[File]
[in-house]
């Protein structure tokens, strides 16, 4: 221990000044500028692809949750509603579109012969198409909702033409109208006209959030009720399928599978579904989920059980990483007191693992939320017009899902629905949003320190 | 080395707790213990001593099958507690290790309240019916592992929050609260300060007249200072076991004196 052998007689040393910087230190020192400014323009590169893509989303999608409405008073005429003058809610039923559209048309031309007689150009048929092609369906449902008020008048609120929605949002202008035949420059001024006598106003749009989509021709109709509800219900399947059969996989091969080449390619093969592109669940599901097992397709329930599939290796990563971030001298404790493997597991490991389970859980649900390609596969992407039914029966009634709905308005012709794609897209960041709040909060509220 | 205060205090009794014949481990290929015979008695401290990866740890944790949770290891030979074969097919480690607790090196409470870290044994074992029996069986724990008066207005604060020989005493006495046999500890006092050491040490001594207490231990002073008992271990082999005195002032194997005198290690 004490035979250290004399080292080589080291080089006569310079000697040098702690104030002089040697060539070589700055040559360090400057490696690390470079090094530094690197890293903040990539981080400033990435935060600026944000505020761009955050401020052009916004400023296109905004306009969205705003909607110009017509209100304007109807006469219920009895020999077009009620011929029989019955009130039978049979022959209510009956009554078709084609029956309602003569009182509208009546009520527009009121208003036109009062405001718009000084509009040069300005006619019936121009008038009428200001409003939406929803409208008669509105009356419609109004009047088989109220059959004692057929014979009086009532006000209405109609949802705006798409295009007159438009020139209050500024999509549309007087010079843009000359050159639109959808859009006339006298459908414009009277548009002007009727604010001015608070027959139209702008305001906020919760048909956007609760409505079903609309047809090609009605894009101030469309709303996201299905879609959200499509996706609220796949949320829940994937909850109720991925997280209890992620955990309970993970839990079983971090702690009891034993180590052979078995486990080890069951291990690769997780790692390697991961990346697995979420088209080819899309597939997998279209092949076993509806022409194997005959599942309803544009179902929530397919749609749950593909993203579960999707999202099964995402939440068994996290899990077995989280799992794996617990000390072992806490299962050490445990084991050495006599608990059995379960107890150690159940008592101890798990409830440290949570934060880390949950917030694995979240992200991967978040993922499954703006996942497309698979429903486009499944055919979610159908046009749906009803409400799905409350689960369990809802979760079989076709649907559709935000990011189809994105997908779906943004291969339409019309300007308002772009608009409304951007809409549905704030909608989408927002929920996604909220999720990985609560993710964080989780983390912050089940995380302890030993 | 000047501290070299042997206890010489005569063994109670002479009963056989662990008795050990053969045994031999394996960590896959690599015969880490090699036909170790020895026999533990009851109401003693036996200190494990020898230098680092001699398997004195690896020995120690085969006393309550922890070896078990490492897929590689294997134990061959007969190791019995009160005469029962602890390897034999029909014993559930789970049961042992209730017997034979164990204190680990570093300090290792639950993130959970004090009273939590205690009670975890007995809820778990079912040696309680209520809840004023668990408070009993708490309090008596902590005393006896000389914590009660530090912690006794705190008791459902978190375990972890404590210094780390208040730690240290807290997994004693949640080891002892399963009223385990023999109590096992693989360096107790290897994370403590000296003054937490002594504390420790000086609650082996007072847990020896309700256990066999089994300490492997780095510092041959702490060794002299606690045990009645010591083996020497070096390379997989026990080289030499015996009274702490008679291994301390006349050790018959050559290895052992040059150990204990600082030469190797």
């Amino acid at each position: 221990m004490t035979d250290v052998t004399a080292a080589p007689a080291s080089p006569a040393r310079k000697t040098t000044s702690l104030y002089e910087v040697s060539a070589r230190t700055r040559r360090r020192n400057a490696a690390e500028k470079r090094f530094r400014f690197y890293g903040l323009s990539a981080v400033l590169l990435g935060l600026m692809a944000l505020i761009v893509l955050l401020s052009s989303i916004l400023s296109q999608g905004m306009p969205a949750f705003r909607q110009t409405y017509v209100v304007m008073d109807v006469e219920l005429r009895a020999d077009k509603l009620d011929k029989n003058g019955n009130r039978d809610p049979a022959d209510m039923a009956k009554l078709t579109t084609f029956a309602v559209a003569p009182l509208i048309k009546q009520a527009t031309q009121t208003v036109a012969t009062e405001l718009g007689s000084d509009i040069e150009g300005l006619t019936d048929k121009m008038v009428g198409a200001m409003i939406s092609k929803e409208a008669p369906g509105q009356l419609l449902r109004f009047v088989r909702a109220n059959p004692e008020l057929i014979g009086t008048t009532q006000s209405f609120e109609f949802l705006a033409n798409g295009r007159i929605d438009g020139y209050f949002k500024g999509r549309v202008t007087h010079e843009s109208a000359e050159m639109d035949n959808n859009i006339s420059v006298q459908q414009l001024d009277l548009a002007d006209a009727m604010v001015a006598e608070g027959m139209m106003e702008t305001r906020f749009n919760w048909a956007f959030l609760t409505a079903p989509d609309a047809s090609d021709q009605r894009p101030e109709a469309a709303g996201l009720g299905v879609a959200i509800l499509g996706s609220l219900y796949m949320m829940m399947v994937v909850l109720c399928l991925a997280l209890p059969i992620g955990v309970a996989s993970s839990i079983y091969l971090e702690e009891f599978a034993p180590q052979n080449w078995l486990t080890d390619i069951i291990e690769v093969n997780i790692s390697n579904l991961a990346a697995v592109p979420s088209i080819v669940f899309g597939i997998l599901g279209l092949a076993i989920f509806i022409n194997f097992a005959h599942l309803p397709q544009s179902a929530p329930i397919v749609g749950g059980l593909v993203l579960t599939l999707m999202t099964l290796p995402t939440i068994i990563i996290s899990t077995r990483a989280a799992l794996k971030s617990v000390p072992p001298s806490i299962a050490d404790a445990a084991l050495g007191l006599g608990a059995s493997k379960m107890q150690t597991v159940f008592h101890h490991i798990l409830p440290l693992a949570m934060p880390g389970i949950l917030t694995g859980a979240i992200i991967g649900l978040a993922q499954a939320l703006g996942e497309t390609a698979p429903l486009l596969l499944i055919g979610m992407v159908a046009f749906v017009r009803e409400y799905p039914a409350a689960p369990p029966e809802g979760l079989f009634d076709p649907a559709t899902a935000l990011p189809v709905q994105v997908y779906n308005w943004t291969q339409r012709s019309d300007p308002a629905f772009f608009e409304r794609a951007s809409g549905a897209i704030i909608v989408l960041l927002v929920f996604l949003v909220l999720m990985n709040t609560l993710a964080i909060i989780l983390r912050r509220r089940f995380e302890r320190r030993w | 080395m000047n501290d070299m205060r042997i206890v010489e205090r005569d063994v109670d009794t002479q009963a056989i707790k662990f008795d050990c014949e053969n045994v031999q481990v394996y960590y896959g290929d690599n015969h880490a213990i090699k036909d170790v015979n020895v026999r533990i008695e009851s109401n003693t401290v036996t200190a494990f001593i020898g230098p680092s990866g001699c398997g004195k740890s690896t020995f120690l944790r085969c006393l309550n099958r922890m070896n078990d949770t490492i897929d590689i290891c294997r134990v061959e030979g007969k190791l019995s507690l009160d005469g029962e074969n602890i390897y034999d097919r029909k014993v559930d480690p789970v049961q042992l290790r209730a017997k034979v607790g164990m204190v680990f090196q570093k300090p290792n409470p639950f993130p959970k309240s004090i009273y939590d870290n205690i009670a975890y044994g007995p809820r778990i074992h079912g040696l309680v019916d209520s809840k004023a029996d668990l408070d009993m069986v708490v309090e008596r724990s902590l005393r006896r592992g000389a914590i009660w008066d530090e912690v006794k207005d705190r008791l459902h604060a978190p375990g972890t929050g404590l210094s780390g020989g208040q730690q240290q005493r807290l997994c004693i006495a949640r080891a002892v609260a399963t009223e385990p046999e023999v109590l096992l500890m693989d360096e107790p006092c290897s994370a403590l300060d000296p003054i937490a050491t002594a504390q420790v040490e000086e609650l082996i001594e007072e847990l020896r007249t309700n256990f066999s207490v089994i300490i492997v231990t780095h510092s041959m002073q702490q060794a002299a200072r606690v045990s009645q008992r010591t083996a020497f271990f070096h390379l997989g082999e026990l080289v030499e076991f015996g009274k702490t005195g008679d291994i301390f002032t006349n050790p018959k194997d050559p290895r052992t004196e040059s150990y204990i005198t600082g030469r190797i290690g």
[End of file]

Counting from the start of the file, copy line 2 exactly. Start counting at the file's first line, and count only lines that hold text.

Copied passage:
């Protein structure tokens, strides 16, 4: 221990000044500028692809949750509603579109012969198409909702033409109208006209959030009720399928599978579904989920059980990483007191693992939320017009899902629905949003320190 | 080395707790213990001593099958507690290790309240019916592992929050609260300060007249200072076991004196 052998007689040393910087230190020192400014323009590169893509989303999608409405008073005429003058809610039923559209048309031309007689150009048929092609369906449902008020008048609120929605949002202008035949420059001024006598106003749009989509021709109709509800219900399947059969996989091969080449390619093969592109669940599901097992397709329930599939290796990563971030001298404790493997597991490991389970859980649900390609596969992407039914029966009634709905308005012709794609897209960041709040909060509220 | 205060205090009794014949481990290929015979008695401290990866740890944790949770290891030979074969097919480690607790090196409470870290044994074992029996069986724990008066207005604060020989005493006495046999500890006092050491040490001594207490231990002073008992271990082999005195002032194997005198290690 004490035979250290004399080292080589080291080089006569310079000697040098702690104030002089040697060539070589700055040559360090400057490696690390470079090094530094690197890293903040990539981080400033990435935060600026944000505020761009955050401020052009916004400023296109905004306009969205705003909607110009017509209100304007109807006469219920009895020999077009009620011929029989019955009130039978049979022959209510009956009554078709084609029956309602003569009182509208009546009520527009009121208003036109009062405001718009000084509009040069300005006619019936121009008038009428200001409003939406929803409208008669509105009356419609109004009047088989109220059959004692057929014979009086009532006000209405109609949802705006798409295009007159438009020139209050500024999509549309007087010079843009000359050159639109959808859009006339006298459908414009009277548009002007009727604010001015608070027959139209702008305001906020919760048909956007609760409505079903609309047809090609009605894009101030469309709303996201299905879609959200499509996706609220796949949320829940994937909850109720991925997280209890992620955990309970993970839990079983971090702690009891034993180590052979078995486990080890069951291990690769997780790692390697991961990346697995979420088209080819899309597939997998279209092949076993509806022409194997005959599942309803544009179902929530397919749609749950593909993203579960999707999202099964995402939440068994996290899990077995989280799992794996617990000390072992806490299962050490445990084991050495006599608990059995379960107890150690159940008592101890798990409830440290949570934060880390949950917030694995979240992200991967978040993922499954703006996942497309698979429903486009499944055919979610159908046009749906009803409400799905409350689960369990809802979760079989076709649907559709935000990011189809994105997908779906943004291969339409019309300007308002772009608009409304951007809409549905704030909608989408927002929920996604909220999720990985609560993710964080989780983390912050089940995380302890030993 | 000047501290070299042997206890010489005569063994109670002479009963056989662990008795050990053969045994031999394996960590896959690599015969880490090699036909170790020895026999533990009851109401003693036996200190494990020898230098680092001699398997004195690896020995120690085969006393309550922890070896078990490492897929590689294997134990061959007969190791019995009160005469029962602890390897034999029909014993559930789970049961042992209730017997034979164990204190680990570093300090290792639950993130959970004090009273939590205690009670975890007995809820778990079912040696309680209520809840004023668990408070009993708490309090008596902590005393006896000389914590009660530090912690006794705190008791459902978190375990972890404590210094780390208040730690240290807290997994004693949640080891002892399963009223385990023999109590096992693989360096107790290897994370403590000296003054937490002594504390420790000086609650082996007072847990020896309700256990066999089994300490492997780095510092041959702490060794002299606690045990009645010591083996020497070096390379997989026990080289030499015996009274702490008679291994301390006349050790018959050559290895052992040059150990204990600082030469190797």